Gandhi claims majority support

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The Independent Online
THE FOG of uncertainty hanging over the Indian political scene appeared to clear briefly yesterday Sonia Gandhi, the Congress leader, announced she had the backing of a majority of MPs and would shortly form a government.

After 30 minutes of talks with President Kocheril Raman Narayanan, the Italian-born widow of the former prime minister, Rajiv Gandhi, said that Congress had the support of 272 MPs in Parliament's lower chamber and would provide letters of proof within two days.

But almost before the dust had settled from her departing Ambassador car, the ousted Hindu nationalist Bharatiya Janata Party (BJP) denounced her claims as "totally misleading". It pointed to several BJP opponents still publicly wavering in their endorsement of a Congress administration.

The BJP caretaker Home Minister, Lal Krishna Advani, met the President later in the day, pressing his party's claim that with pledges of support from 269 MPs - two short of a majority - it ought to be allowed to try to form a government.

The day of to-ing and fro-ing outside the President's residence heralded the start of many meetings he is due to have with political groups of every hue in the search for a stable government.

President Narayanan seized the initiative after four days of stalemate since the Hindu nationalist-led coalition was brought down by one vote in a confidence motion forced when one of its allies deserted.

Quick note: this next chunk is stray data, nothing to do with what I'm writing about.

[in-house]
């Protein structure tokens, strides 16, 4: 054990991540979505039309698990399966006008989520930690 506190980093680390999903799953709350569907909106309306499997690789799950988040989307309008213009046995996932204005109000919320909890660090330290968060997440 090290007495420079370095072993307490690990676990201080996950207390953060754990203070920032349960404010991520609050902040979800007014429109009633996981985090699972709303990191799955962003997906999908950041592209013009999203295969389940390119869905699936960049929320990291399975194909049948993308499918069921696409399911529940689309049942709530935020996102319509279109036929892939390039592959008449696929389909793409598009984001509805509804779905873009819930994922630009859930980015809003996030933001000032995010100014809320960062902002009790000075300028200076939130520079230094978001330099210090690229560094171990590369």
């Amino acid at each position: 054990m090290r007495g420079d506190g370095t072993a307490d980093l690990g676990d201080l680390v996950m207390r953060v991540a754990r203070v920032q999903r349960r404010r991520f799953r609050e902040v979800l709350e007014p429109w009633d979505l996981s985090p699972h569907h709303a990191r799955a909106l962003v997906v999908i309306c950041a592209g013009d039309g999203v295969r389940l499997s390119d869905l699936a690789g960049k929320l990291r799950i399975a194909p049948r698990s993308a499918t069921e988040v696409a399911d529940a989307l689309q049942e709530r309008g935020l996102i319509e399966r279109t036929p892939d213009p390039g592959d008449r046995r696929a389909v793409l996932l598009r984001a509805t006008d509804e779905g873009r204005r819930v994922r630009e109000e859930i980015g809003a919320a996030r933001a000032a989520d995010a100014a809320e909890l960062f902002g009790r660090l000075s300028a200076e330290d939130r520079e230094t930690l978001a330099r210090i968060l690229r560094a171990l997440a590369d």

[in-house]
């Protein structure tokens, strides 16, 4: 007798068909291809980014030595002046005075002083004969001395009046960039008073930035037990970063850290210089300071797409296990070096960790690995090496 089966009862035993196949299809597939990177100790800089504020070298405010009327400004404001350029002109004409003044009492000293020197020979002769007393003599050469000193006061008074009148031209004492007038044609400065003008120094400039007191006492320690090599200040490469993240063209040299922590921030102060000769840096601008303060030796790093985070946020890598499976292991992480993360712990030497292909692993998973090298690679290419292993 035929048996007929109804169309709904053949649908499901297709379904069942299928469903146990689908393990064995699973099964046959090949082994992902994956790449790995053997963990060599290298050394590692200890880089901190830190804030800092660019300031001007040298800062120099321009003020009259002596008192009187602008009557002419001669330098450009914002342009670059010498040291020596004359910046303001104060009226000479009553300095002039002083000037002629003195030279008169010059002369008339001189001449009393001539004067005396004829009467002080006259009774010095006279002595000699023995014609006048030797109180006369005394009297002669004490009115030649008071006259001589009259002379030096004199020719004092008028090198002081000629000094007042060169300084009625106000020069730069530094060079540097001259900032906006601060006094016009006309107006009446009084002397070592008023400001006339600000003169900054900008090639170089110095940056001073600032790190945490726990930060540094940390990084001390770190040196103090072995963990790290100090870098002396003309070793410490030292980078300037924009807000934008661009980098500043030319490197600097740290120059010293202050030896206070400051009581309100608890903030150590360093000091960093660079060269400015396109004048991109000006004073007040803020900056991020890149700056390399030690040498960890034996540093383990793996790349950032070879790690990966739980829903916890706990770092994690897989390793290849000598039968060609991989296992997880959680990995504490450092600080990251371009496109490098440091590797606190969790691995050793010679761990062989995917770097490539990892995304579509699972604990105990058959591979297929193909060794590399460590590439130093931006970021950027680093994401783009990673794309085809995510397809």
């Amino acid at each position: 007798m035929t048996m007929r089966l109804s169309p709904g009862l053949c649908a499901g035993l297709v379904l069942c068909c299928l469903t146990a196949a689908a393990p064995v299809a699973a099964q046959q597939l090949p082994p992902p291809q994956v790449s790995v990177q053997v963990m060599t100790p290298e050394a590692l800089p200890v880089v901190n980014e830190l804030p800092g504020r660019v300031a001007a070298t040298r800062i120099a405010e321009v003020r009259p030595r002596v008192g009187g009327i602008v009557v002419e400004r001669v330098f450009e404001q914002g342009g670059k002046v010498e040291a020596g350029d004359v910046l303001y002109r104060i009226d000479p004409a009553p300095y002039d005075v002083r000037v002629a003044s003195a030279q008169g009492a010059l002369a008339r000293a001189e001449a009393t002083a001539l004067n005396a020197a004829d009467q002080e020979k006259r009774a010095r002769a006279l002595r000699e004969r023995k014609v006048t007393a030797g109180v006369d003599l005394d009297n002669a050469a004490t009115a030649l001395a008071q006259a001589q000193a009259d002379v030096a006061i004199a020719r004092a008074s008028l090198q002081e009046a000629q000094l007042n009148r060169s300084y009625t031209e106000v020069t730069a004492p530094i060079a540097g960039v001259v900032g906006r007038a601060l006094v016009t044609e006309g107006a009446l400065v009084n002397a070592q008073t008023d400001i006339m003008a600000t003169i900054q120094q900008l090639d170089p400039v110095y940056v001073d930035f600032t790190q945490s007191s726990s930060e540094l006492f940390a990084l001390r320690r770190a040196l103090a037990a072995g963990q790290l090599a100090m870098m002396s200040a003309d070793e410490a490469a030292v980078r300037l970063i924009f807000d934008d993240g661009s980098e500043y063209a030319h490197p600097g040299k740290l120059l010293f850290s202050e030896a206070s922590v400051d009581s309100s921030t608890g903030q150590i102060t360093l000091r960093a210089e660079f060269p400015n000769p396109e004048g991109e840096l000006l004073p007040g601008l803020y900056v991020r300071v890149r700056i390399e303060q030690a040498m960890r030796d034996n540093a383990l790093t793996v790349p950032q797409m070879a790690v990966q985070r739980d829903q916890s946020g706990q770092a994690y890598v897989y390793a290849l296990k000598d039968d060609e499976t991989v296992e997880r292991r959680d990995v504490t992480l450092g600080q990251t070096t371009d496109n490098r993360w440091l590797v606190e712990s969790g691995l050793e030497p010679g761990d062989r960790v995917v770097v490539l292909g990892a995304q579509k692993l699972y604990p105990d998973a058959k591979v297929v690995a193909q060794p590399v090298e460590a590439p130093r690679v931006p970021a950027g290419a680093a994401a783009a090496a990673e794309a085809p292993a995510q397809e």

The meetings were timed to begin after a special sitting of the House to pass the Budget and avert a government financial crisis. But it was adjourned after three attempts ended in uproar as angry MPs accused opponents of "horse-trading".

As leader of the second largest party in Parliament, Mrs Gandhi was first to meet President Narayanan.

Afterwards, fielding questions with a confidence that belied her 18 months' experience as a politician, she indicated Congress's intention to head the government that party bosses maintain she will lead as India's first non-Hindu prime minister. However, she conceded she had not yet won over the Samajwadi Party, which has a vital block of 20 votes, apparently giving the lie to her bold assertion that Congress had 272 in the bag.

Question marks still hang over several groups on the left, the Revolutionary Socialist Party and the Forward Block, which jointly command seven votes and are reluctant to join the Congress bandwagon.

The apparent contradictions were seized on by K L Sharma, the BJP vice- president, who demanded Congress publish the list of all its supporters.

But the bluster and the BJP's attempt to stake a claim to form a new government is as much about giving Mrs Gandhi a rough ride as any realistic attempt to regain power.

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